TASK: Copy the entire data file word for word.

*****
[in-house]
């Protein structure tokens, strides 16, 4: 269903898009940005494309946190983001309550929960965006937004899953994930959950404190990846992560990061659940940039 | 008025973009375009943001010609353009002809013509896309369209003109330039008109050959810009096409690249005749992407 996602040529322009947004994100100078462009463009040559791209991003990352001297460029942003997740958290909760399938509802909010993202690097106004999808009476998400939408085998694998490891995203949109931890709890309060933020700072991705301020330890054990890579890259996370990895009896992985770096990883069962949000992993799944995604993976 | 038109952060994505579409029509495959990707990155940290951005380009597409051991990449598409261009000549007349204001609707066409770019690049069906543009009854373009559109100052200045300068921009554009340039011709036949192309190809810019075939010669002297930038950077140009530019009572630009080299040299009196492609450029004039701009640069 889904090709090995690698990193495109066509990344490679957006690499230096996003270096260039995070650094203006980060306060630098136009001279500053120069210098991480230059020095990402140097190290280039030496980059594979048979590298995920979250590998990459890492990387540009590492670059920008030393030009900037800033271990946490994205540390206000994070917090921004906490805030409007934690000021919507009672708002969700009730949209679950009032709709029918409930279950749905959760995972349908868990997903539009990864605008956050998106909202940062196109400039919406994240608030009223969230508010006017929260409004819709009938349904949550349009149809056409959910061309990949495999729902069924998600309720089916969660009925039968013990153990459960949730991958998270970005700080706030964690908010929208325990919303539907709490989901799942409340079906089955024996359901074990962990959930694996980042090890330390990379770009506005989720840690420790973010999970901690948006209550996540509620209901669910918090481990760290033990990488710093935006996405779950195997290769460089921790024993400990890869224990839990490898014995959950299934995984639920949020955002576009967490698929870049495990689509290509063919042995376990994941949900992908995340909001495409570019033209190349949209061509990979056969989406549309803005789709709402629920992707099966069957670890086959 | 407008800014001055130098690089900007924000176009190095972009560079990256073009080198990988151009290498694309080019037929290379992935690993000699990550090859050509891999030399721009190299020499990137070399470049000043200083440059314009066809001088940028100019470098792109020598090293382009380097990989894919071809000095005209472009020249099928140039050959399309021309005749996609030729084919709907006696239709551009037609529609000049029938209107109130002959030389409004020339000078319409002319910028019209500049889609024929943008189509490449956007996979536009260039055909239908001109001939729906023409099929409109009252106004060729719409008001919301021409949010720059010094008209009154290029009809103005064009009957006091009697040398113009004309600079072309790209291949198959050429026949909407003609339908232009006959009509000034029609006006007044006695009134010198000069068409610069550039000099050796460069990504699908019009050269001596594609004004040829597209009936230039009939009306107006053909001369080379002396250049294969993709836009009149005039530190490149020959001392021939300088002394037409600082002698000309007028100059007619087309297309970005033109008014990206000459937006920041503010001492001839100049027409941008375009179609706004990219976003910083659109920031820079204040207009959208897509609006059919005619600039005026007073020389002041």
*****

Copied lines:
[in-house]
């Protein structure tokens, strides 16, 4: 269903898009940005494309946190983001309550929960965006937004899953994930959950404190990846992560990061659940940039 | 008025973009375009943001010609353009002809013509896309369209003109330039008109050959810009096409690249005749992407 996602040529322009947004994100100078462009463009040559791209991003990352001297460029942003997740958290909760399938509802909010993202690097106004999808009476998400939408085998694998490891995203949109931890709890309060933020700072991705301020330890054990890579890259996370990895009896992985770096990883069962949000992993799944995604993976 | 038109952060994505579409029509495959990707990155940290951005380009597409051991990449598409261009000549007349204001609707066409770019690049069906543009009854373009559109100052200045300068921009554009340039011709036949192309190809810019075939010669002297930038950077140009530019009572630009080299040299009196492609450029004039701009640069 889904090709090995690698990193495109066509990344490679957006690499230096996003270096260039995070650094203006980060306060630098136009001279500053120069210098991480230059020095990402140097190290280039030496980059594979048979590298995920979250590998990459890492990387540009590492670059920008030393030009900037800033271990946490994205540390206000994070917090921004906490805030409007934690000021919507009672708002969700009730949209679950009032709709029918409930279950749905959760995972349908868990997903539009990864605008956050998106909202940062196109400039919406994240608030009223969230508010006017929260409004819709009938349904949550349009149809056409959910061309990949495999729902069924998600309720089916969660009925039968013990153990459960949730991958998270970005700080706030964690908010929208325990919303539907709490989901799942409340079906089955024996359901074990962990959930694996980042090890330390990379770009506005989720840690420790973010999970901690948006209550996540509620209901669910918090481990760290033990990488710093935006996405779950195997290769460089921790024993400990890869224990839990490898014995959950299934995984639920949020955002576009967490698929870049495990689509290509063919042995376990994941949900992908995340909001495409570019033209190349949209061509990979056969989406549309803005789709709402629920992707099966069957670890086959 | 407008800014001055130098690089900007924000176009190095972009560079990256073009080198990988151009290498694309080019037929290379992935690993000699990550090859050509891999030399721009190299020499990137070399470049000043200083440059314009066809001088940028100019470098792109020598090293382009380097990989894919071809000095005209472009020249099928140039050959399309021309005749996609030729084919709907006696239709551009037609529609000049029938209107109130002959030389409004020339000078319409002319910028019209500049889609024929943008189509490449956007996979536009260039055909239908001109001939729906023409099929409109009252106004060729719409008001919301021409949010720059010094008209009154290029009809103005064009009957006091009697040398113009004309600079072309790209291949198959050429026949909407003609339908232009006959009509000034029609006006007044006695009134010198000069068409610069550039000099050796460069990504699908019009050269001596594609004004040829597209009936230039009939009306107006053909001369080379002396250049294969993709836009009149005039530190490149020959001392021939300088002394037409600082002698000309007028100059007619087309297309970005033109008014990206000459937006920041503010001492001839100049027409941008375009179609706004990219976003910083659109920031820079204040207009959208897509609006059919005619600039005026007073020389002041």